Freestyle Players Association
Comments about our sport from a variety of people.
The major factor inhibiting the growth of disc sports is the quality of flying discs available to the general public. Discrafts Wham-Os, and Innovas want to fly. Humphrey Flyers and the other pathetic knock-offs do not. Those are only meant for advertising, yet those are the ones most likely to end up in the hands of a novice. They are worse than garbage, because people blame themselves when those aerodynamically unstable insults to our sport don't fly. Humphrey Flyers are Humphrey Die-ers, and they're killing us.
It intrigues me that there is a certain percentage of Ultimate players who are fairly sophisticated at MAC lines and brushing. They don't consider it freestyle, since they don't delay. So freestyle" may seem like a big step for people to take, but they are inevitably drawn to the intermediate skills like quick throws and quick catches, and on up. Just as long as it seems like fun, without having to be an "artiste".
Response by Rick West
The success of any sport, in my opinion, should be measured by the number of grass roots participants and not the size of tournament purses. If people are motivated to participate in a sport exclusively by the money they can win do we want them?
I prefer a "Rugby" model of development. Its played all over the world, has its own unique culture, and people, for the most part, play for the pure love of the game.
If we want people to watch, we need to go where the people are. We have a good product, but folks in general won't search us out. Putting finals of tournaments in a setting where we have a captive audience would be best.
As a player, to be honest, I find myself trying to get better in order to turn on other players. There is nothing like a knowledgeable player getting off on what you do. That is, are the majority of us doing this for ourselves or for "audience appreciation"? I'm not convinced there is an easy answer.
Regarding weather, I've not known a tournament site chosen due to it's weather...unless it is indoors!
Lori Daniels and crew ROCKS.
All the "foreign" players kick a..all the "domestic" players too!
Consider me registered for Seattle.
But I digress...
Arthur Coddington, FPA World Co-Op Champion
Some of the things I liked about FPA Worlds in Hawaii:
1. Nikki Ross has never dropped in FPA Worlds competition. She's 10 years old. She competed with her dad Richhi in mixed and caught everything with tons of music cues. Then the next day she competed in co-op with her dad and fellow junior Evan Hanneman from Seattle and caught everything again. Are there any other active players who have never dropped at the FPA Worlds?
2. Juniors and new worlds players. Nikki Ross, Evan Hanneman (age 13), Jake Gauthier (can he possibly learn any faster?). If worlds are in Seattle next year we'll see tons of other juniors who could not travel to Hawaii.
3. The weather. The rain kept temperatures down and we had near perfect conditions on Sunday.
4. Freestyle on TV. Nice work Lori for arranging so much pre-event publicity, including a live dawn broadcast for the Fox morning show with a reporter who could actually jam.
5. Tents and water at the site. These amenities made the difference. Can you imagine having no shade during those 90 degree, 90% humidity hours or no protection from the rain? How many cases of heat exhaustion would there have been without the complimentary cold water?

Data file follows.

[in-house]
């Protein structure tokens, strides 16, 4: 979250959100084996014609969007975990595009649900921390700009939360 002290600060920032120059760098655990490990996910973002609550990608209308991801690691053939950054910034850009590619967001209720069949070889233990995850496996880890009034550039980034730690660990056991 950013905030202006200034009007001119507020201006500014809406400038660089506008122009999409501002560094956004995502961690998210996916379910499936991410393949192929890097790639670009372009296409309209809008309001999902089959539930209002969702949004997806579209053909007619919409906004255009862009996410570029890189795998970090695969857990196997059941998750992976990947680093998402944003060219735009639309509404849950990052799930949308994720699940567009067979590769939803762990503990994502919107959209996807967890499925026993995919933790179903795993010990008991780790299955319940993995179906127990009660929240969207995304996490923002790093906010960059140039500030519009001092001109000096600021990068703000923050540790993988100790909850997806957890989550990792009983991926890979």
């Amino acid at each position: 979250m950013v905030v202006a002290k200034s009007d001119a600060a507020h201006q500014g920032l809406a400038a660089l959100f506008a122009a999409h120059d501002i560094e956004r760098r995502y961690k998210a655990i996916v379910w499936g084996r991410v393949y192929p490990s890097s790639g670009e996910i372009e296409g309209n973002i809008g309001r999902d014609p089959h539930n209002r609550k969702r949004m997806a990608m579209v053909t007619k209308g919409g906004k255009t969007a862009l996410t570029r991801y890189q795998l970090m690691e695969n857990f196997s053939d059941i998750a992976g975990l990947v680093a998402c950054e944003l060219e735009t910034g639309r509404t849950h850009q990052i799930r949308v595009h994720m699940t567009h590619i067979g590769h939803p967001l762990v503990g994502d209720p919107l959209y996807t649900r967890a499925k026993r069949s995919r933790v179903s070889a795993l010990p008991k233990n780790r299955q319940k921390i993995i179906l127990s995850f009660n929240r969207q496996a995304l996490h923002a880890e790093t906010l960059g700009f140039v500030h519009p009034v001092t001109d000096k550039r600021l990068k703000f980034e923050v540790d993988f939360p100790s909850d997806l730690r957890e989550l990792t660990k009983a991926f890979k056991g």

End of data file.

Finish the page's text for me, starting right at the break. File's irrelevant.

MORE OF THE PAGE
6. Big turnout. I heard sixty competitors entered. That's up there with any recent worlds, and it's all the more impressive given the remote site. Plus, we had three players all the way from Sweden and one from Switzerland. Those countries are, like, near Europe. How can we get to 100 competitors?
7. Dave Lewis & Gina Sample's one-drop performance in the mixed semis. This was an aggressive routine, and the only drop came on Dave's attempt at a back roll to a double spinning gitis. Way to bail!
8. Dave Schiller & Randy Silvey's one-drop performance in the pairs finals. I haven't seen it yet but I heard it was great.
9. Dave Schiller & Amy Bekken's winning mixed pairs routine. Polished, difficult & clean. That's why they three-peated.
10. Peter Bowie. How come no one does any of his moves? Oh yeah, they're harder than sin.
11. Pineapples in the players package.
12. The judging machine. Bethany Porter was the head judge. She whipped us into shape and we churned out the scores faster faster faster. The non-player announcer kept the intros short and pumped the audience up to see each group.
13. Media. Planet X. ESPN for a day. Pam documenting the whole tourney. Plus the usual pack of player videographers. I think we're covered.
14. Mary Jorgenson persevering through a horrible travel mixup and arriving at the field minutes before her mixed pairs semifinal on Friday.
Things I didn't like about the FPA Worlds in Hawaii:
1. The weather. Maybe the FPA can get some big money from a drought-plagued country next year. Pay the FPA a million dollars to have the worlds in your country and we'll guarantee to bring you rain. It's three years in a row now that the worlds have been disrupted by storms. Who got on the bad side of a tiki god?
2. Small Audiences. Lori Daniels has shown us how to run a well-organized worlds. She used all of what we've learned over the past few years to put on a great show. Now we have to get more people to watch.
3. Traffic & nightmarish street design. The choice was to sit in traffic for twenty minutes on the way back to the hotel or take a shortcut and get sucked onto a one way street and transported way way out of town. Next year the Seattle people should hire some helicopters to take players from place to place.